4)         The second part of this mystery of the Incarnation is that the Son of God, the second person of the Holy Trinity, would enter into the womb of the Blessed Virgin Mary and assume human flesh for all eternity. That’s what Incarnation means, in the flesh. St. John writes in the first chapter of His Gospel that the Word became flesh and dwelt among us, and we beheld His glory, the glory as of the only begotten of the Father, full of grace and truth (John 1:14). The Word, the second person of the Trinity, become flesh just like you and just like me. Hebrews 2:14 says that, Inasmuch then as the children have partaken of flesh and blood, He Himself likewise shared in the same. Jesus took on your human flesh, a human body with a human soul and human emotions . . . full humanity, because Hebrews 2:17 says that in all things He had to be made like His brethren. That’s you. Jesus took full humanity to say humanity fully. Why? Gregory of Nazianzen, one of the chief post-Nicene fathers of the Church, wrote it perfectly. “Whatever is not assumed is not saved.” There is no part of your human nature that Jesus did not assume because God so loved you that He wanted to save every part of you. The only way in which Jesus isn’t like you is that He is without sin, being conceived of the Holy Ghost because He is God and only a perfect sacrifice would do on the altar of Calvary’s cross. The author of Hebrews writes, Therefore, in all things He had to be made like His brethren, that He might be a merciful and faithful High Priest in things pertaining to God, to make propitiation for the sins of the people. For in that He Himself has suffered, being tempted, He is able to aid those who are tempted (Hebrews 2:17-18). And in the fourth chapter, For we do not have a High Priest who cannot sympathize with our weaknesses, but was in all points tempted as we are, yet without sin. He has even been tempted as you are tempted every day, and has overcome temptations so that He may work in you through the Holy Ghost to begin to defeat temptation in this life.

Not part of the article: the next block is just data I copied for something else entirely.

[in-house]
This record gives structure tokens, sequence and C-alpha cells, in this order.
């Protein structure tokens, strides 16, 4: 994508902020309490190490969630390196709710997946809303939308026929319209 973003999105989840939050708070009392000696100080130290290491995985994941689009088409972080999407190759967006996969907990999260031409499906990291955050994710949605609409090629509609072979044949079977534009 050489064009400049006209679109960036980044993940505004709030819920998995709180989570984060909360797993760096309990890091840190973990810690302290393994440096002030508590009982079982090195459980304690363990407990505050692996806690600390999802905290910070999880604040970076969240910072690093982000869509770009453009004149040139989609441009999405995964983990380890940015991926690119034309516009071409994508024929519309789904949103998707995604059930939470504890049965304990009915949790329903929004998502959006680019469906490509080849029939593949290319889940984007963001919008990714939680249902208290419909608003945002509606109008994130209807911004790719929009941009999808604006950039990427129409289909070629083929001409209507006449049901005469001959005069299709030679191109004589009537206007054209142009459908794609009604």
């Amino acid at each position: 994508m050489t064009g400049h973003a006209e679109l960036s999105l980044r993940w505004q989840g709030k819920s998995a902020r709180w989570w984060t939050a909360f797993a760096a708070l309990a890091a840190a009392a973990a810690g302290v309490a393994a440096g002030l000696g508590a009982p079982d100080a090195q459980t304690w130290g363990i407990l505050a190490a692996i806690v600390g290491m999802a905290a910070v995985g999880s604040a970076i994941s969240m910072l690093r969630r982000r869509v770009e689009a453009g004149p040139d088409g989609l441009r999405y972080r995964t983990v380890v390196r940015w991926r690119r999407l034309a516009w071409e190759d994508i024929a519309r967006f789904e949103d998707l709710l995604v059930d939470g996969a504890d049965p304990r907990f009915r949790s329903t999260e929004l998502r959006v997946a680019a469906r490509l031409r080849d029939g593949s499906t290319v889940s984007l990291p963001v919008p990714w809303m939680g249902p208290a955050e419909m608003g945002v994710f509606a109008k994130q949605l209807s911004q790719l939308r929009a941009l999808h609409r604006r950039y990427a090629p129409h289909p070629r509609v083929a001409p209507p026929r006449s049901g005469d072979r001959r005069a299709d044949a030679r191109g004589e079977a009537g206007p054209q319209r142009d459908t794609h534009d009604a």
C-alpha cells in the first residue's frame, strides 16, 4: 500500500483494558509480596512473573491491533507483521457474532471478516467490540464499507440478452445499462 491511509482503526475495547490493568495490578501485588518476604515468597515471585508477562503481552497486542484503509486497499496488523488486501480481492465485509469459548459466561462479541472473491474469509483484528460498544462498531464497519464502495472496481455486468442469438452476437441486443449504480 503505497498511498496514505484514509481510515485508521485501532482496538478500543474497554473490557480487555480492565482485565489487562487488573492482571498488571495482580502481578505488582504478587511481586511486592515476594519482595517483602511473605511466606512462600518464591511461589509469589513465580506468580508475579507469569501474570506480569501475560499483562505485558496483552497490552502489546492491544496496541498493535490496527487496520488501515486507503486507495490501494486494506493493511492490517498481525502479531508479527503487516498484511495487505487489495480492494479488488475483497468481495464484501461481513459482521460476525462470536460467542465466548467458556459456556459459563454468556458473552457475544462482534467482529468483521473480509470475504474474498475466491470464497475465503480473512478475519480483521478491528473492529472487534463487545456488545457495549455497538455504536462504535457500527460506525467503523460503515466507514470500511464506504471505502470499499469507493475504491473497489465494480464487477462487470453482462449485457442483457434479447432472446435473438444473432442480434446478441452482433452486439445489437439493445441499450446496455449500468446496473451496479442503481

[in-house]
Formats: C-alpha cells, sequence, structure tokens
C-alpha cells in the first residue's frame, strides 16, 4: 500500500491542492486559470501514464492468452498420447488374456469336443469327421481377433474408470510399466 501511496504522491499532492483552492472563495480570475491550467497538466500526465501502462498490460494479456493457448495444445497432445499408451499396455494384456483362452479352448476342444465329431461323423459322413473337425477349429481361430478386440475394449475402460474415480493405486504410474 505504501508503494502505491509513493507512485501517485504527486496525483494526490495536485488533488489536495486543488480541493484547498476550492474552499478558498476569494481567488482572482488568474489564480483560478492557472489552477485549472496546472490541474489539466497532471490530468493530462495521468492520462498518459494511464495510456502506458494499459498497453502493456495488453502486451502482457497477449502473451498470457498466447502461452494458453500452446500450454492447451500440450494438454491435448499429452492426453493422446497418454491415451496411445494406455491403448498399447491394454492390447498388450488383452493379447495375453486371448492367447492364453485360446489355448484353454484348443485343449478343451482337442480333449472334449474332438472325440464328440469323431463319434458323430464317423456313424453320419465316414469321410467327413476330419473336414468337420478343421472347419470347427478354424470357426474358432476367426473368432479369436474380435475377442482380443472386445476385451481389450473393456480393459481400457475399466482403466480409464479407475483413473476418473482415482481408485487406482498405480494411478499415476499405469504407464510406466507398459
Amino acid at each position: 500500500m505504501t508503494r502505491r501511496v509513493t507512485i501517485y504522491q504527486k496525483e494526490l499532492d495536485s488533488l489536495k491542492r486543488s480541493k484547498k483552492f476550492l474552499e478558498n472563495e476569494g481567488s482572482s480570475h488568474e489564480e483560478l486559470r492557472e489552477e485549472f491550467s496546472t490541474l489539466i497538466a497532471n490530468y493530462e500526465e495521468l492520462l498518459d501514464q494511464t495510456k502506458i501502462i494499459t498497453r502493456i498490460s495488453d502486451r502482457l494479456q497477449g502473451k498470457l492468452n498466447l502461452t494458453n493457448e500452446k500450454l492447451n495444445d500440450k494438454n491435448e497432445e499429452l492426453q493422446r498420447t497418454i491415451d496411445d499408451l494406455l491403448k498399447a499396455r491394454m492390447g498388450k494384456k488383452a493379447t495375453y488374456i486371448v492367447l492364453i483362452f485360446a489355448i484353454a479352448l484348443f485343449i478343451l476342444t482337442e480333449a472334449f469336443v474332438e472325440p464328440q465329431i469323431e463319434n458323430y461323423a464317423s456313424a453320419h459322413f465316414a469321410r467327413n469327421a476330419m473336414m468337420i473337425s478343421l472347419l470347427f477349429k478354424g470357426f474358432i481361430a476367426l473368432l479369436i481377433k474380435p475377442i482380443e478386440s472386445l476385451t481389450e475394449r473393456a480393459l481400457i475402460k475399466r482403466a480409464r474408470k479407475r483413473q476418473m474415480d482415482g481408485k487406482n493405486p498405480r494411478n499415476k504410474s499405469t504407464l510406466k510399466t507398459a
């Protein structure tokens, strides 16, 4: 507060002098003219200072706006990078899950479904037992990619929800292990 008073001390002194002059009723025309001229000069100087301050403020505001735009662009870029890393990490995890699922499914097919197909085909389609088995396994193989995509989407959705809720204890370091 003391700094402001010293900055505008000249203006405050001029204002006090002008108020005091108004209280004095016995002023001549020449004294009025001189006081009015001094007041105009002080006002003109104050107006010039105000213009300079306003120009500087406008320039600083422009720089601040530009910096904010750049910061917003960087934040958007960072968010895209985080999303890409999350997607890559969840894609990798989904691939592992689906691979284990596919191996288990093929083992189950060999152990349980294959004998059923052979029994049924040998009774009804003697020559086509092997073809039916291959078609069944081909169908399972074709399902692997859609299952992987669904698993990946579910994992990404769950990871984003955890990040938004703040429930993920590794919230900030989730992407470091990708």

5)         This is how much the Trinue God, Father, Son, and Holy Ghost loved the world. And you are part of the world. This is how much the Triune God, Father, Son and Holy Ghost loved you, that the Son of God would assume your flesh with all its frailties and suffer death upon the cross to atone for all of your sins of thought, word, and deed. All of this is wrapped up in Gabriel’s words, for this child is the Immanuel child promised in Isaiah 7. Immanuel, of course, means ‘God with us.’ But in Christ Jesus, fully God and fully man, God is with us in a way that He has never been with us before. In Jesus, 100% man and simultaneously 100% God, God dwells with sinners in a way far better than the Old Testament tabernacle. In this the Holy Ghost wants to teach us faith which believes the good news of the Incarnation of the Son of God, for human reason cannot comprehend it. He also wants to teach us faith in that God is with us in the Incarnation for one purpose, and that is wrapped up in the name the angel gives to the child, Jesus. All this happens so that God can save His people from their sins, from death and hell and all God’s wrath, and from the power of the Devil. The Incarnation is far from an intellectual proposition to be expounded upon in the ivory towers of academia. It is the heart of the Christian of the Faith. God becomes man to redeem you from your sins and give you faith in that atonement at Calvary’s holy mountain.

6)         We see this faith which the Holy Ghost wants to give each of us in the example of Mary and what she does with this news. Zacharias refused to believe the Word of the Lord about a baby being born to well-seasoned parents. But Mary, receiving the even more mysterious and ineffable mystery of the incarnation of the Son of God, in her womb of all places, simply believes the word to be true. She replies to Gabriel, and to the Word of the Lord which Gabriel carried, in faith. She believes it to be true no matter what human reason tells her. How many times in the history of the world has a virgin conceived? How often does something like that happen? Never. Yet she pushes all that aside and says, Behold, the maidservant of the Lord! Let it be to me according to your word. Faith receives God’s word and promises as true and trustworthy and lets every other word be false. Faith is confidence that when God makes a promise to us in His Word, no matter how impossible it may seem to us, with God nothing is impossible. Faith receives God’s promises in the Gospel and simply says, “Amen,” which means “Yea, Yea, it shall be so.” The Holy Ghost created this faith in Mary’s heart just as He creates it in yours, and sustains it in your heart. May it be so among you as well, that hearing the Gospel of the forgiveness of your sins by the God-Man Jesus Christ, you too may say with Mary, Let it be to me according to your word. Amen.